The global GEMCLIME project focuses on major aspects of energy economics and climate change, which is a prime example of an important global and complex scientific and policy problem. GEMCLIME covers the drivers of climate change, the examination of climate change and energy-related risks and vulnerabilities, the valuation of economic impacts of climate change mitigation and adaptation policies, and the investigation of major policy responses to global climate and energy challenges. GEMCLIME follows an integrated approach to modelling the impacts of climate and energy policies. The analysis of drivers, impacts, and responses to climate change attributes particular attention to the economics of renewable energies and the valuation of non-marketed goods. While GEMCLIME is focused on fundamental economic research, our results also provide support to evidence-based policy. GEMCLIME brings together both globally and regionally the most excellent institutions and researchers with wide-ranging research experience in the context of a collaborative scheme of research exchanges and networking. The members of the consortium share their skills and knowledge from the areas of climate change, energy, resource, health, environmental, and agricultural economics, while drawing on the expertise of participants in financial economics, applied macroeconomics, microeconomics, and econometrics. Our consortium also includes researchers and academics from non-economic disciplines, including political scientists, sociologists, lawyers, environmental scientists, and other scientists related to climate and energy. The reciprocal transfer of knowledge between the members of the consortium is supported by a staff exchange including senior research fellows, professors, early-career academics, and doctoral students. Our global project aims at supporting research mobility between the EU on one side, and the USA, Canada, New Zealand, Australia, South Africa, Singapore, and Chile on the other side.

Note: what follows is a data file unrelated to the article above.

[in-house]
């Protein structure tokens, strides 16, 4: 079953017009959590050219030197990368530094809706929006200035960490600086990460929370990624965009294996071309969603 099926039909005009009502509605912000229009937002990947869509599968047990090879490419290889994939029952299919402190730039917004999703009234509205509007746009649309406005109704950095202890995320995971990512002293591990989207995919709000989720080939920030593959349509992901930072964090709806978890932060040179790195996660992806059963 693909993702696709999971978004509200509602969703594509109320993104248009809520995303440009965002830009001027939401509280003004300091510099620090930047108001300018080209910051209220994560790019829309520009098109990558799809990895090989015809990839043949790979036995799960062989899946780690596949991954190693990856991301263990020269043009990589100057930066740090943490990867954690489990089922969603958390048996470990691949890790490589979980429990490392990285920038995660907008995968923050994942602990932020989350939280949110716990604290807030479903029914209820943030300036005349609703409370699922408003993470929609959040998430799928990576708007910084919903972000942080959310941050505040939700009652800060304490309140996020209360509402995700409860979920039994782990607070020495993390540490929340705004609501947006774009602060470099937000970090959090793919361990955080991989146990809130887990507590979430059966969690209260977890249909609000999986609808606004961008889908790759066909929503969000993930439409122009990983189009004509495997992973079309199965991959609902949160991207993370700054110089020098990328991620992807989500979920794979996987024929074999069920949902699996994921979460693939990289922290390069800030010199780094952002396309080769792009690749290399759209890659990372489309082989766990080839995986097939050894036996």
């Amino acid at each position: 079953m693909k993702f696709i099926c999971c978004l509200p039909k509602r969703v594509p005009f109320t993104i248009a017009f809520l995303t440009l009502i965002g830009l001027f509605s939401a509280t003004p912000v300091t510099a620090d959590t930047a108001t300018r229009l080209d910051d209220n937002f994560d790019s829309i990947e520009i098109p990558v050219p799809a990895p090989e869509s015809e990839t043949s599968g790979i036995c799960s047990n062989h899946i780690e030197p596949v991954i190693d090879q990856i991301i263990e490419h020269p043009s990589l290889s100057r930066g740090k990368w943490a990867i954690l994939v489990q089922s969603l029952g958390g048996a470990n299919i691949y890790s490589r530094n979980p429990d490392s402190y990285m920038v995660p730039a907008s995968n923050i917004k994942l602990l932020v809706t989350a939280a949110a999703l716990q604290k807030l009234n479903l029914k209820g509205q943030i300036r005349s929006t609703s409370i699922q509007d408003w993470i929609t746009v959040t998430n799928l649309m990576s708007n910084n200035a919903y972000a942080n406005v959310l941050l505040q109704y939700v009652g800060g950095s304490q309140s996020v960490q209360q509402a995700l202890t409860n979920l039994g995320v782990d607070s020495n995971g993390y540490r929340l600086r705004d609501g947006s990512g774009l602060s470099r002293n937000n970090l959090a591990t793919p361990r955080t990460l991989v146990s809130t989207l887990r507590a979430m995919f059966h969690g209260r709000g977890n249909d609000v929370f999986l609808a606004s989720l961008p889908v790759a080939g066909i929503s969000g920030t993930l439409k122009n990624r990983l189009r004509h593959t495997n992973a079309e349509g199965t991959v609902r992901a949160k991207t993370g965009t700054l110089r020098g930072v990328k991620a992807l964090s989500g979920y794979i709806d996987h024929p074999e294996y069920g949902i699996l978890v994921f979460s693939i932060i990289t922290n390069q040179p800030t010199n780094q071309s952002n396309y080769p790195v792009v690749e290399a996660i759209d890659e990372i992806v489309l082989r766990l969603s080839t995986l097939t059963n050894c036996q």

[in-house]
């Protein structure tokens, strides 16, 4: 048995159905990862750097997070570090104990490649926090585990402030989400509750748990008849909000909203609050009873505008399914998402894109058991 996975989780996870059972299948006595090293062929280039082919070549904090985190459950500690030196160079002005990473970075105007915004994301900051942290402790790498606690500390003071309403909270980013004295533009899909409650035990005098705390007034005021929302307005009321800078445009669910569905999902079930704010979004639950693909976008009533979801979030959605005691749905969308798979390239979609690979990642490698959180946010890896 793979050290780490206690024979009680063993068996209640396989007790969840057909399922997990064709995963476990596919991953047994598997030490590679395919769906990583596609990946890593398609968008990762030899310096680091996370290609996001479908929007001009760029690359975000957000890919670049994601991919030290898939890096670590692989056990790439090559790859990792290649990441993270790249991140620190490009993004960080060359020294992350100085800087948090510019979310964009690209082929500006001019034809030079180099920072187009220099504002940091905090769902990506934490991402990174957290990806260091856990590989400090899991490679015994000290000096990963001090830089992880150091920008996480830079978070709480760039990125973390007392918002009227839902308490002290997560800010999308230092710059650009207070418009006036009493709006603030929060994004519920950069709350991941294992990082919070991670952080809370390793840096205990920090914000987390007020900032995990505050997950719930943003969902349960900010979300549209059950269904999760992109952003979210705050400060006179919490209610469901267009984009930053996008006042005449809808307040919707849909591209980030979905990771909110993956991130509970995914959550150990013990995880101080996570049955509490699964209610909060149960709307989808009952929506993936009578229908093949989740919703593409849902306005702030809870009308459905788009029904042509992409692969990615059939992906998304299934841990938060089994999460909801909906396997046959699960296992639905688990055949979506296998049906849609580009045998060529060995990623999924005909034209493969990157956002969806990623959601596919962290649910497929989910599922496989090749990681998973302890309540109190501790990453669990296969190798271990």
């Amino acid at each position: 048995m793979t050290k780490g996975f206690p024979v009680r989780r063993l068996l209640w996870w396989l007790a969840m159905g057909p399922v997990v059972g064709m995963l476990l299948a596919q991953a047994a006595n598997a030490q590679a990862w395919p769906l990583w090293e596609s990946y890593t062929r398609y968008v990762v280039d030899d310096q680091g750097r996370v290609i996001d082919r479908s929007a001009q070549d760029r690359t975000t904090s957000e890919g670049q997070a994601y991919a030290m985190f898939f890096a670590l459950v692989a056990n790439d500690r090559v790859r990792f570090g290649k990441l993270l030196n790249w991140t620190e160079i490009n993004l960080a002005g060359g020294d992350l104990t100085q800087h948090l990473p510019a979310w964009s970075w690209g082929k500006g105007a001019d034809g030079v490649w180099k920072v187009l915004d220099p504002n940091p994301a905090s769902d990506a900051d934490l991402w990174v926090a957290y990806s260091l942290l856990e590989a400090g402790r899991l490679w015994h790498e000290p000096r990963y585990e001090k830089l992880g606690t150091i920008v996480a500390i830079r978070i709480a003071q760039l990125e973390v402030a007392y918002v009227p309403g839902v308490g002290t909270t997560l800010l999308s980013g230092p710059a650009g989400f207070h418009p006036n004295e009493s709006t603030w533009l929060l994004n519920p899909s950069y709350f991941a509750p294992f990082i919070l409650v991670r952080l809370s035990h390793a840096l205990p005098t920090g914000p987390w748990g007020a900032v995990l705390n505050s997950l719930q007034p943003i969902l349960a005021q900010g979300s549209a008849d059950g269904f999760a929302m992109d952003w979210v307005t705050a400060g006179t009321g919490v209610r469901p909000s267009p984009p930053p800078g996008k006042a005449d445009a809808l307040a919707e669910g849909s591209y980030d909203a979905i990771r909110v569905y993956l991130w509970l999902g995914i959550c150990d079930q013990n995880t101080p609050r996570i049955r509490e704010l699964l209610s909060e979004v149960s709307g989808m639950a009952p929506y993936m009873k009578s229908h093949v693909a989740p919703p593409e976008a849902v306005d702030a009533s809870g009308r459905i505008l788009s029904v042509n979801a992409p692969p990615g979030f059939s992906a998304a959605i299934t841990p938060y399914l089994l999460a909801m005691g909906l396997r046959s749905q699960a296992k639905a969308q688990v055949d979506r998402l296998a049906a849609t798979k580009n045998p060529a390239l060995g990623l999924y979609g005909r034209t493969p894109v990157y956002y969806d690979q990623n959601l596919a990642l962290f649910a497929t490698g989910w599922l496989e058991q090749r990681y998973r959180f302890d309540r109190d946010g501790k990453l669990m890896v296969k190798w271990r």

Grant
Agency: Cordis | Branch: FP7 | Program: MC-IRSES | Phase: FP7-PEOPLE-2013-IRSES | Award Amount: 821.30K | Year: 2014

Climate change is one of the most challenging and important problems facing European and world society. Our project concentrates on several key aspects of climate change economics, including the valuation of climate change impacts, the main determinants of key drivers of climate change, the economic impact of climate change mitigation policies and the examination of climate change related risks, vulnerabilities and adaptation potential. Our project follows an integrated approach to modelling the impacts of climate and energy policies as a way to advance towards a highly energy efficient, low carbon and green global economy. Particular attention is devoted to the economics of renewable energies and the valuation of non-marketed goods. While the results of our joint project will contribute to fundamental economic research, an important part of our results will also support evidence-based policy. Our project brings together leading researchers and outstanding scholars with wide-ranging research experience in the context of a collaborative scheme of research exchanges and networking. The members of the consortium provide skills and knowledge from the areas of the economics of climate change, energy, resource, health, environmental and agricultural economics, while drawing on additional expertise of participants in financial economics, applied macroeconomics, microeconomics and econometrics. Admitting a value of multi-disciplinary research, our consortium is enriched by researchers and academics from other disciplines, including sociologists, lawyers and environmental scientists. The staff exchanges will enable the reciprocal transfer of knowledge between the members of the consortium, including senior research fellows, professors, early-career academics and PhD students, covering mobility flows between the EU on one side, and the USA, Canada, New Zealand, Australia, Africa and Russia on the other side.